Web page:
Taliban And U.S. Officials To Meet About Earthquake Relief Efforts

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Afghan children line up for bread at a camp after an earthquake
Aid workers are struggling to access the region of Afghanistan where the quake struck, killing at least 1,150 people, according to Taliban figures.

Afghan finance and central bank officials from the Taliban-led government departed for Qatar on Wednesday to meet with a U.S. Treasury department official, after last week’s deadly earthquake highlighted how critical relief efforts have stumbled under the weight of the country’s spiraling economic woes.

Last week’s devastating earthquake in southeastern Afghanistan killed around 770 people, according to U.N. figures, though the Taliban put the death toll at closer to 1,150, with thousands injured. The U.N. says 155 children are among those killed in what was the deadliest earthquake to hit the impoverished country in two decades.

The quake struck a remote, deeply impoverished region of small towns and villages tucked among rough mountains near the Pakistani border, collapsing stone and mud-brick homes and in some cases killing entire families. Nearly 3,000 homes were destroyed or badly damaged in Paktika and Khost provinces.

News of a meeting between Taliban government officials and U.S. officials was confirmed by Taliban Foreign Ministry spokesman Hafiz Zia Ahmad, who said the Afghan delegation will be led by Foreign Minister Maulvi Amir Khan Muttaqi. He said the officials will meet in Doha, Qatar with the U.S. Special Representative for Afghanistan and officials from the U.S. Treasury Department to discuss Afghanistan’s economic and banking sectors.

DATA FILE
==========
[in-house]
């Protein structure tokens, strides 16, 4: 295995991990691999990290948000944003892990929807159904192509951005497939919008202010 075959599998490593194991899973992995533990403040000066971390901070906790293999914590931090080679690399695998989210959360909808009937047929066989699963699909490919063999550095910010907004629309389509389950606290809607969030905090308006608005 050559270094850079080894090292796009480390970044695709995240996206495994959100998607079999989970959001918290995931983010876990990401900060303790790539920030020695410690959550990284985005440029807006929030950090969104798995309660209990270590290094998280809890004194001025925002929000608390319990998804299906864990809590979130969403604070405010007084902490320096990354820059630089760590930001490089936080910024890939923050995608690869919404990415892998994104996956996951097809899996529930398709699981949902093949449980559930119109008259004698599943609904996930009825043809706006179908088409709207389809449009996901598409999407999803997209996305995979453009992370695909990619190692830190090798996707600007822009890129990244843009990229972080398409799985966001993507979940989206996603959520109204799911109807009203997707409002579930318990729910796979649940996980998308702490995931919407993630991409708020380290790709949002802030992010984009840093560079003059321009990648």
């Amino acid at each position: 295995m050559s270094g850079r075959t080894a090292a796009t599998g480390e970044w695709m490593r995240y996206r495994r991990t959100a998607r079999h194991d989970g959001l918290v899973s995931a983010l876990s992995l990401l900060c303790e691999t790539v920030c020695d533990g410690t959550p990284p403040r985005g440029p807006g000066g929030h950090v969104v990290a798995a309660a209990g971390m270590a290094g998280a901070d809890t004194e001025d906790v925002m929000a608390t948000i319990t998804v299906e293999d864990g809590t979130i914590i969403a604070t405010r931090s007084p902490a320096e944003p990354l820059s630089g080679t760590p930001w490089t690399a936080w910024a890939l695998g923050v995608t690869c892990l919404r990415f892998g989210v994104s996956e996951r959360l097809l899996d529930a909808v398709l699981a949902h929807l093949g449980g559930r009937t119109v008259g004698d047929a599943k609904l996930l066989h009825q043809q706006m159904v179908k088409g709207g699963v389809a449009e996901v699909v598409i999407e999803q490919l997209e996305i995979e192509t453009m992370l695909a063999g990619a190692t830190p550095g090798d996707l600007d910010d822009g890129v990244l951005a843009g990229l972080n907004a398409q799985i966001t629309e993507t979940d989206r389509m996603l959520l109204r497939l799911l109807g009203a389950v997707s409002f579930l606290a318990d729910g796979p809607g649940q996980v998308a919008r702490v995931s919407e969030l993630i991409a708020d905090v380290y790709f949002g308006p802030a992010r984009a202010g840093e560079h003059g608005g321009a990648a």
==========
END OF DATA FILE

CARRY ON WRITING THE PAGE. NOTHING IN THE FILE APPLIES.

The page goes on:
The Washington Post first reported Tuesday that senior Biden administration officials are working with Taliban leadership on a mechanism to allow Afghanistan’s government to use its central bank reserves to deal with the country's severe hunger and poverty crises while erecting safeguards to ensure the funds are not misused.

The Biden administration froze some $9 billion in foreign Afghan central reserves after the Taliban seized power last August, prompting a chaotic and deadly withdrawal of U.S. and NATO allied forces, as well as more than 100,00 Afghans and others.

The international sanctions that followed choked off bank transfers for months into the country, even for many aid groups still operating there. Afghans have since struggled to withdraw money from local banks and tens of thousands of public sector employees continue to see their salaries delayed as the Taliban leadership seeks ways to collect taxes and other fees to keep the government running.

The international sanctions that followed choked off bank transfers for months into the country, even for many aid groups still operating there. Afghans have since struggled to withdraw money from local banks and tens of thousands of public sector employees continue to see their salaries delayed as the Taliban leadership seeks ways to collect taxes and other fees to keep the government running.

Even before the Taliban takeover last year, Afghanistan's economy had been deeply reliant on foreign aid. The U.N. and an array of overstretched aid agencies in the country have tried to keep Afghanistan from the brink of collapse, including the International Committee of the Red Cross which is paying the salaries of health care staff and the operational costs of more than 30 hospitals across the country.

Overstretched aid agencies said the earthquake underscored the need for the international community to rethink its financial cut-off of Afghanistan since Taliban insurgents seized the country. That policy, halting billions in development aid and freezing vital foreign reserves, has helped push the economy into collapse and plunge Afghanistan deeper into humanitarian crises and near famine.

Additional reporting by The Associated Press.